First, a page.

Changes in educational inequalities in Poland. Comments on Zbigniew Sawiński’s article “Education reform and inequality: fifteen years of new lower secondary schools in Poland”
Educational Research Institute
In his text published in Edukacja, 141(2), 2017 („Education reform and inequality: fifteen years of new lower secondary schools in Poland”), Zbigniew Sawiński analyses data from the 2000 to 2012 editions of the OECD PISA study and argues that lower secondary school reform has not reduced educational inequalities in Poland. The importance of students’ social origin remained at the same level as before the reform, the impact of social origin on the choice of type of secondary school remained the same, and an increasing differentiation of lower secondary schools did not lead to an increase in educational inequalities. I present methodological arguments and the results of a re-analysis of PISA data, indicating changes in wider educational inequalities. Between 2000 and 2012: (a) the strength of association in the performance of 15-year-olds with the socio-economic status of students’ families did not change, but (b) the variation of results decreased, which was mainly due to the improved performance of the lowest performing students; (c) the differences between students of high and low socio-economic status decreased; (d) the influence of social origin on the choice of the type of upper secondary school decreased. The effects of socio-economic status on upper secondary school choice is largely direct: it is not mediated by the educational achievements of students. The commentary also highlights the complexity of lower secondary school reform, which was not limited to the introduction of such schools. I indicate the role of factors that make it difficult to interpret the results of the reform in causal terms – particularly the role of unobserved variables related to the changes in the learning environments of subsequent cohorts of students.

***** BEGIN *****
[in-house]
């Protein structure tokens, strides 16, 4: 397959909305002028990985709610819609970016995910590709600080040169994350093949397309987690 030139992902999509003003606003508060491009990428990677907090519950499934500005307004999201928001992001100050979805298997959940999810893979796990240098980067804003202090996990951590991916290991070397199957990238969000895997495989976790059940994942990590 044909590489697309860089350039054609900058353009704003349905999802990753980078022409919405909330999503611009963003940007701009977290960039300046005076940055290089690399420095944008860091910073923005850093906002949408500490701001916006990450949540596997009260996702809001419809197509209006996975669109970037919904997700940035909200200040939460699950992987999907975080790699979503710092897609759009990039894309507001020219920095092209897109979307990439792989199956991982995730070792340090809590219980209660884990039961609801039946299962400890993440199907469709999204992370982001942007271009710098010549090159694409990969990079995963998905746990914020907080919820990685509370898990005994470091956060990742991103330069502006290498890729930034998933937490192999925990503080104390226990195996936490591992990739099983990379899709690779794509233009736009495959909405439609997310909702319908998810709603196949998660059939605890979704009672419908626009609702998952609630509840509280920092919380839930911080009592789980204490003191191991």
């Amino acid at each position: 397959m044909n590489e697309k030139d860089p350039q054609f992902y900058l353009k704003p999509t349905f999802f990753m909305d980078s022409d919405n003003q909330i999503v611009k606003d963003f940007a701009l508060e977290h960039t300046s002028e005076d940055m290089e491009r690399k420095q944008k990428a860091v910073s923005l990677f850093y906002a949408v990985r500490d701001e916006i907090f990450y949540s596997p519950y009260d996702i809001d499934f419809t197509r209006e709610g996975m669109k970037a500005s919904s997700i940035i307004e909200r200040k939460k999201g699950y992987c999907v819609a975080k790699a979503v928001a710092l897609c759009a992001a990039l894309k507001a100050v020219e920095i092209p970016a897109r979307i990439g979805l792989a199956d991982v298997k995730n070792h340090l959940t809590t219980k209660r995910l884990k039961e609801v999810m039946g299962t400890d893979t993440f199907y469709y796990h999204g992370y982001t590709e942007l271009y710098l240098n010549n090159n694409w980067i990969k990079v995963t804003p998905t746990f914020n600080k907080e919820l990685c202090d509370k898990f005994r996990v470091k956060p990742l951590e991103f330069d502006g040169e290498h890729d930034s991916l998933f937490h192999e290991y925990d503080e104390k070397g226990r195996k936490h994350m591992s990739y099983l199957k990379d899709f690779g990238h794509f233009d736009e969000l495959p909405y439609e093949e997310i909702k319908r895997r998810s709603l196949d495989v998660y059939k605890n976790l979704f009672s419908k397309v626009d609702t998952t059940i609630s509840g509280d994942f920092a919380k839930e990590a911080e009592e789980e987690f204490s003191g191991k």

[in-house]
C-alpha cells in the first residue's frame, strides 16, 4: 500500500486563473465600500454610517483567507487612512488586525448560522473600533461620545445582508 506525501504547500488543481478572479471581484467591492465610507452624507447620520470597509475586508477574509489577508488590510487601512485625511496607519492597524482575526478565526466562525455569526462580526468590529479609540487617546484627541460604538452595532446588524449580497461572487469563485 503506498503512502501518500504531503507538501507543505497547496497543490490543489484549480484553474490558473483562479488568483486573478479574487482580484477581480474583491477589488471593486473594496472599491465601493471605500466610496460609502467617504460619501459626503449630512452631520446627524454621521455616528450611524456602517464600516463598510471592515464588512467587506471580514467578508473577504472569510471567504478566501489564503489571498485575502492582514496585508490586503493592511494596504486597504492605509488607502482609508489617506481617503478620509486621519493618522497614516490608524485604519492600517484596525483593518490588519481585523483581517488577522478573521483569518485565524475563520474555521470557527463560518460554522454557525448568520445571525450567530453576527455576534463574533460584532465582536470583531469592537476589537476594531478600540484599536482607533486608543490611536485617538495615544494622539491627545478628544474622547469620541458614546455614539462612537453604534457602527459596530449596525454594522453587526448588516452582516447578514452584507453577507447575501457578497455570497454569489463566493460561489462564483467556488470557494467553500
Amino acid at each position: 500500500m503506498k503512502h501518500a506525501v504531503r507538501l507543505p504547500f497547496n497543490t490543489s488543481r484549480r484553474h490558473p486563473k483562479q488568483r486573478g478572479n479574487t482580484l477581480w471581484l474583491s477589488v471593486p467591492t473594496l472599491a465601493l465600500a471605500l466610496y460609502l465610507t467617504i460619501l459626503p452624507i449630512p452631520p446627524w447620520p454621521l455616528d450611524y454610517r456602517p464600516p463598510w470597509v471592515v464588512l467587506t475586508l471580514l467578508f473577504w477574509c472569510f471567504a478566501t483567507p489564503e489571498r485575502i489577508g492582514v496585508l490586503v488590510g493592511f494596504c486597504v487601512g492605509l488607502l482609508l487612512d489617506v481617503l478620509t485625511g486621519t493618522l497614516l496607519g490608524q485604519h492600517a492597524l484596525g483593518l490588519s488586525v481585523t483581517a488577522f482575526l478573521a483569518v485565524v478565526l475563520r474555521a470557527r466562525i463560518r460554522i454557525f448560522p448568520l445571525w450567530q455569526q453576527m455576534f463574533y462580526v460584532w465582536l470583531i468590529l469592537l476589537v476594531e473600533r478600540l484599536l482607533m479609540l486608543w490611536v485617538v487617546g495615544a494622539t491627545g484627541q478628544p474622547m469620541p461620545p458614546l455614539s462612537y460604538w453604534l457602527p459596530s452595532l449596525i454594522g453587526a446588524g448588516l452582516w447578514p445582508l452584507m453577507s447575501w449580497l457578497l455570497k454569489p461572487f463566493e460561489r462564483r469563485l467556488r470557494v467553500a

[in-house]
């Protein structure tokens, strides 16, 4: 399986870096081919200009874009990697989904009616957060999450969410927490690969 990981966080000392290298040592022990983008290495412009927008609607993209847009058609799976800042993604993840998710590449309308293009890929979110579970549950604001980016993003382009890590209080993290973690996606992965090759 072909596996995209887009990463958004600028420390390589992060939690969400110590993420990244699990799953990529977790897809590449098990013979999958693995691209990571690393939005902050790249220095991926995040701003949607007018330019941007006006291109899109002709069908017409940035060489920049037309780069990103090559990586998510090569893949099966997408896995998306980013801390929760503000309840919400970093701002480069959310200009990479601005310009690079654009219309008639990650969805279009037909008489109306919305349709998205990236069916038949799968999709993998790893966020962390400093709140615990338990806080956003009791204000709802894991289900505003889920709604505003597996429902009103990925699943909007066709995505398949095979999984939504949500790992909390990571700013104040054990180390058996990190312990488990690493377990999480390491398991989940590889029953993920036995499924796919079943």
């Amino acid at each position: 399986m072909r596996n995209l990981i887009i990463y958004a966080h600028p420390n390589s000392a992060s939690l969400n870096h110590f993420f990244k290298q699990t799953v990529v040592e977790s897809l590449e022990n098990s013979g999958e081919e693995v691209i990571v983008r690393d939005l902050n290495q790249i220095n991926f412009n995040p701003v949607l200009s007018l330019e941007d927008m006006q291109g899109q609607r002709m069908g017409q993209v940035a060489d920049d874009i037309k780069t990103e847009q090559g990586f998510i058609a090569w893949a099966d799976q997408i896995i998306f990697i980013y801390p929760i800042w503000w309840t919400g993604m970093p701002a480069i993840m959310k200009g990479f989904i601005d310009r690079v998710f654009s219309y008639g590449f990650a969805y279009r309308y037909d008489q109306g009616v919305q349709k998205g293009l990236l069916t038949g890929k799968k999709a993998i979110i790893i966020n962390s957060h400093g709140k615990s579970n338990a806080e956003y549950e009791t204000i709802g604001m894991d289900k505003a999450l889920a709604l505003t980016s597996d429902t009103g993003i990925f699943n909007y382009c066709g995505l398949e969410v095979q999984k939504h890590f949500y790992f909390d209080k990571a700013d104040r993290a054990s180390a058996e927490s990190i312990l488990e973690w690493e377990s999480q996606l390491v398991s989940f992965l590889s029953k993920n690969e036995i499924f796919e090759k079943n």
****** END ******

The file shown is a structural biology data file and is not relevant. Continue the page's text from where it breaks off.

Edukacja. 2017, 2 (141) - an interdisciplinary approach
school effectiveness ; educational achievement ; educational inequalities ; school selection ; social origin ; educational pathways